Well, really, no one wins this argument. The uptight savants won’t be happy unless they can pre calculate every step of the way and filthy casuals aren’t interested in organized play that allows uptight savants the power to bore them to death with minutia. PP is also stuck in the middle saying, “Can’t we all get along? I feel like one proxy is already a huge concession!” it’s a mess of “no one wins”, and everyone is wrong.
Privateer Press has a right to present their game in the manner they want. It’s easy to single out Jason Soles and think he’s completely to blame for this new directive on pre-measure but I don’t think that’s the case. I’m certain this directive comes from the core of the company management, who don’t want their game to be or remain a niche game played exclusively by genius uptight savants.
PP wants its hobby to grow and prosper, and it won’t if it caters exclusively to the uber uptight savants that play the game with a million proxy’s. That’s not how they want their game to be recognized, or how they want the public to identify it.
So the Filthy casuals are right, right?
Nope they are wrong too. That’s why PP is allowing a precision measure for a single event or situation on the table. PP has recognized that warmachine is a game that requires a certain degree of precision when played competitively BUT they don’t want the game to become a game of widgets and proxy’s when it is meant to be a game with cool models and fun interactions. They also don’t want the game to be slow and ponderous, because that’s boring and won’t attract people to it at all.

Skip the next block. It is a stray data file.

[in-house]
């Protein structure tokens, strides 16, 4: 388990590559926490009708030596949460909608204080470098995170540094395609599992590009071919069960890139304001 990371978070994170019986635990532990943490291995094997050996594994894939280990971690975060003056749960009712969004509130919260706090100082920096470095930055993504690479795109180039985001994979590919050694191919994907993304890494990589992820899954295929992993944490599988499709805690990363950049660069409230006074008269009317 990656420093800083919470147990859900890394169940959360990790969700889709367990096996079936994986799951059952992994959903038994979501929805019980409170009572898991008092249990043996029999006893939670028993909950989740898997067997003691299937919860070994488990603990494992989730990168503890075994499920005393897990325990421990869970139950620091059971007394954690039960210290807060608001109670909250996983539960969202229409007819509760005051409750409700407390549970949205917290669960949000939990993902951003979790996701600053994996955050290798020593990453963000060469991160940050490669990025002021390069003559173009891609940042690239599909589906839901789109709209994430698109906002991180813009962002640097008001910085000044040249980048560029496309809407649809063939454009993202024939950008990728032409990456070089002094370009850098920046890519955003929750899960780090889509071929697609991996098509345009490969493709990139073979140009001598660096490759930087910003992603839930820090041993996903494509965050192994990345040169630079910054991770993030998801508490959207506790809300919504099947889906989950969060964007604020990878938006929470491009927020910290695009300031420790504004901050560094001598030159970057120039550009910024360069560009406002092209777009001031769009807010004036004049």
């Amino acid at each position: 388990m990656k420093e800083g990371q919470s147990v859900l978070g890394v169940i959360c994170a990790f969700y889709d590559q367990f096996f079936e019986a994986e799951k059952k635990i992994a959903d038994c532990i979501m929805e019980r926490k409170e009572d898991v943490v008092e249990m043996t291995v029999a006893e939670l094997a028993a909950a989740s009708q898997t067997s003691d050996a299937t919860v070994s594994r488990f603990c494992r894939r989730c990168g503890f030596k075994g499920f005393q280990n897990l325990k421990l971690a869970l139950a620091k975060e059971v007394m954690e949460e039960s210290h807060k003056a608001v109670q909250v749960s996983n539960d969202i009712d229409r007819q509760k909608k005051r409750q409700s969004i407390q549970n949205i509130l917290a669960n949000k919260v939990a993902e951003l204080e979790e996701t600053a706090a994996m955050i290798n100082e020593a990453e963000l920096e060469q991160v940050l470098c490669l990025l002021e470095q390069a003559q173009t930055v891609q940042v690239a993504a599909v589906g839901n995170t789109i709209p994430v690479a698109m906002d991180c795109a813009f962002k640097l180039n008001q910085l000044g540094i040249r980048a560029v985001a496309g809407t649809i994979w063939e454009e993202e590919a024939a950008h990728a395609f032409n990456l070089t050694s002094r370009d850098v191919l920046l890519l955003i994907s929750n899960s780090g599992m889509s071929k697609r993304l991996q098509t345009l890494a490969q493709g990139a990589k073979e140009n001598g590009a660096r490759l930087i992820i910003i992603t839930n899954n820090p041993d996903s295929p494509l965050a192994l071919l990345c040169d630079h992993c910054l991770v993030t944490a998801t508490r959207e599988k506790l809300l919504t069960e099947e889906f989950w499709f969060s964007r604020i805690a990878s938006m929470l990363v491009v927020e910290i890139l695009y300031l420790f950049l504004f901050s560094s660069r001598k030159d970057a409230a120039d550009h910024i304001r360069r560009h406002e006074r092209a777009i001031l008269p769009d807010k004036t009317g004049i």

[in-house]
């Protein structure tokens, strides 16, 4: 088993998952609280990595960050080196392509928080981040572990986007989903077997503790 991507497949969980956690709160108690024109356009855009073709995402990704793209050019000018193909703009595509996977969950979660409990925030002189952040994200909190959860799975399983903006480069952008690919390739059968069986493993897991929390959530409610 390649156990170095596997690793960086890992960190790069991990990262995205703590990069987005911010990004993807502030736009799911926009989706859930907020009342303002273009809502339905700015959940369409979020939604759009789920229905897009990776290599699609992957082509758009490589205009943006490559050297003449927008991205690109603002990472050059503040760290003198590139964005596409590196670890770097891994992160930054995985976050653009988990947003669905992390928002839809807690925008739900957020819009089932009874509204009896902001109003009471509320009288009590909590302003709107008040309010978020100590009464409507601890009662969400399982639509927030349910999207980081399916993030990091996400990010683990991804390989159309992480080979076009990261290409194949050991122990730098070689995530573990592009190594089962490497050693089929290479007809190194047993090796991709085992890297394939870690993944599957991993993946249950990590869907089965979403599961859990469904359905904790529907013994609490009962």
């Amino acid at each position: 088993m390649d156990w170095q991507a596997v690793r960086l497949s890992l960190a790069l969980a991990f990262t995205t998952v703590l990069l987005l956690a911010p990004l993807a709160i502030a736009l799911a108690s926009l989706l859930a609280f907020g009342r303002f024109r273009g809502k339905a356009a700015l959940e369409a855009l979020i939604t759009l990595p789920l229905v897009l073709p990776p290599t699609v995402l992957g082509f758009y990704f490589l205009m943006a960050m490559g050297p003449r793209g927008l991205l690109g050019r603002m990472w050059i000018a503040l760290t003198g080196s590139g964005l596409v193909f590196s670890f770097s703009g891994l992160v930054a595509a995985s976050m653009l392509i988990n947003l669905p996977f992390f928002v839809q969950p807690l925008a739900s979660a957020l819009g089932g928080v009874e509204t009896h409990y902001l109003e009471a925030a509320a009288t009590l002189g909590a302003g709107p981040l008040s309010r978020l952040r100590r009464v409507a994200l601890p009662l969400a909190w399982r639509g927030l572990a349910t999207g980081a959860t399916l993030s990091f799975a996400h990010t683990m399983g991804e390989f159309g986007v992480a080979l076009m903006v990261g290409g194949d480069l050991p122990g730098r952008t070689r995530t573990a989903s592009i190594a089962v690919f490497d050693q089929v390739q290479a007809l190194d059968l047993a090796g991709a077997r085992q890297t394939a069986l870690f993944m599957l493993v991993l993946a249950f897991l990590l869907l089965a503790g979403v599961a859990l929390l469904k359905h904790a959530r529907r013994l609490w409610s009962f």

WHY YOU’RE WRONG ABOUT THE TOKEN SHITSTORM
The limitation is on proxy’s and measure devices, not on your ability to use a tape measure. So you can place your proxy and use your tape measure to see if the model will be in your control area. If it’s a matter of a micro inch, then maybe you should come up with a new plan and stop wasting time. If you’re concerned that you won’t be able to sidestep to a point where you can kill the enemy caster, then maybe you shouldn’t commit to a risky plan.
If you really need to proxy and detail measure 20 moves ahead for 15 different models, then maybe you should see a psychiatrist, because you have an issue and that issue is probably making you a boring person to play against.
Likewise, if you have a problem with your opponent asking you to proxy a charge or placement, just to check that it is legal and accurate, then stop being a jerk a man up to a bit of precision.
You’re wrong about the Token Shit Storm of 2017, because it shouldn’t be a shit storm. The guidelines in the steamroller are pretty generous, within the mandate of PP to guide their hobby and are, after all, just guidelines. So stop bitching about about something that isn’t that big a deal and start testing some of the interesting and exciting new scenarios!